A Premarket reset

Sponsors shorten time, make other moves to rein in the event and bring dealers’ full attention back to official High Point Market

HIGH POINT — Over the past two events, Premarket has grown into something much more than its organizers ever intended. 

Both the number of buyers and exhibitors participating have swelled to record highs. And because of health concerns and severe product shortages, some dealers began using it as a stand-in for their typical Market visit.

But now, as the world approaches more of a post-pandemic normal, the event’s sponsors, working with High Point Market Authority, are making changes, not so much to discourage participation in Premarket as to rein it back in and remind everyone of its limitations and its intended role. It was never meant to be more than a complement to the official High Point Market, or “the goose that laid the golden egg,” and dealers, they say, need to return to using it the right way.

The 18-19 sponsoring companies have moved to shorten the next Premarket to two days — Monday and Tuesday, Sept. 13 and 14 — from the previous three days, and will only provide their invited guest rooms for Sunday and Monday night. They’re also limiting invited retailers to four paid room nights at the Grandover Resort in Greensboro, N.C., a policy change the organizers actually initiated for spring Premarket in April and will continue now after previously giving some of the industry’s larger buyers additional room nights.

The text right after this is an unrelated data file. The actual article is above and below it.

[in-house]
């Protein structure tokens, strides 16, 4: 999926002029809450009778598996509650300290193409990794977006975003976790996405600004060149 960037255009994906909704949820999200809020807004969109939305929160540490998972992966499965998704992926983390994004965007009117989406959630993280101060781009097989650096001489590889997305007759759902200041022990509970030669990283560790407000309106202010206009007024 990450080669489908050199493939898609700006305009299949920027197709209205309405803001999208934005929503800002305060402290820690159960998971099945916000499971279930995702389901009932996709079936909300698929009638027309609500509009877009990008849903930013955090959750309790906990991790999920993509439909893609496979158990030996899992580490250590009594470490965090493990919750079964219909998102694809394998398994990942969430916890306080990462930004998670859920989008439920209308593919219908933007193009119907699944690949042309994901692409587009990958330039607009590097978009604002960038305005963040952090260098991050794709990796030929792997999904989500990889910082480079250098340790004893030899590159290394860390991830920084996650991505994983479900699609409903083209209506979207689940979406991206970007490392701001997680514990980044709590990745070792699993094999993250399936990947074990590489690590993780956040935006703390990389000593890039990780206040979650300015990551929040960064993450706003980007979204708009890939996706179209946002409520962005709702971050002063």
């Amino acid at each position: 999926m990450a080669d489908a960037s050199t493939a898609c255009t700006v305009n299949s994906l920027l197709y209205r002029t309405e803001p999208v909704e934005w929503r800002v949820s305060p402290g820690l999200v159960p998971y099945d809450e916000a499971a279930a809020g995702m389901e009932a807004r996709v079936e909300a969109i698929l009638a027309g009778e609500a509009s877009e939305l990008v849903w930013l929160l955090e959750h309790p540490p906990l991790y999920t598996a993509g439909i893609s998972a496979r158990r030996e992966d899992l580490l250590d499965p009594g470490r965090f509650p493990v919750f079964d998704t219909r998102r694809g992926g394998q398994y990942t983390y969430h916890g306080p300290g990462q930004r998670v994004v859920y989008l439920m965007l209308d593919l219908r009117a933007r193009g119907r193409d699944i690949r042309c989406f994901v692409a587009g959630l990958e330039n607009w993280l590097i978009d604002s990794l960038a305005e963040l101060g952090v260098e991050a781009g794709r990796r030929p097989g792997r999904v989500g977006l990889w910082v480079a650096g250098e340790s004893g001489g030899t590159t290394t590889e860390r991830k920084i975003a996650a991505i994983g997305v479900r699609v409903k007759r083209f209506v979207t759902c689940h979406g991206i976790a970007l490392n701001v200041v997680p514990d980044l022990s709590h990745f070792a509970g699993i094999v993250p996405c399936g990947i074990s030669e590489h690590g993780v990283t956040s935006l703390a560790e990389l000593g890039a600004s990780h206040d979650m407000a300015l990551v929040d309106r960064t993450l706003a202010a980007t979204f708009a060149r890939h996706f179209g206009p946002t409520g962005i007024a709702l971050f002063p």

And they’re watching more closely — for invited dealers who take the rooms but don’t bother to stop in to see the sponsors or who don’t come back in October. If that’s you, you might soon find yourself uninvited to the next Premarket, as two Spring Premarket guests will soon be learning if they haven’t found out already. Invitations will be prioritized, among other things, rewarding guests with a track record for shopping both Premarket and Market and for visiting the sponsors who helped pay their way.

The hope with these tweaks, said Doug Bassett, chairman of the Premarket sponsors group and president of Vaughan-Bassett Furniture, is that dealer behavior will revert to the way it was pre-pandemic. In those “good ole days,” he said, roughly 100 dealers would attend a Premarket and nearly all of them — 97% to 98% — would return for Market. That changed beginning last year, when some began taking advantage of Premarket not as a complement but as a replacement for Market, in part to avoid large crowds at the event and in the hotels. It was easier to social distance in showrooms this way, and more than the usual number of exhibitors beyond the sponsoring showrooms were open for business, too.

Doug Bassett

The most recent Premarket in April drew a record 500-plus dealers, Bassett said. He didn’t have the data on how many came back a few weeks later, but he did have figures for fall 2020 Premarket: more than 300 dealers attended that one. About 120 were invited guests who took advantage of the accommodations and other support the sponsors provided, and of that universe, roughly 70% to 75% returned to High Point Markets. 

“So there was attrition but the majority were still coming back,” Bassett said. 

On the other hand, of the 200-plus other dealers (maybe they made a day trip out of it or weren’t officially invited or just didn’t take the sponsors up on the hotel or other support), less than half came back.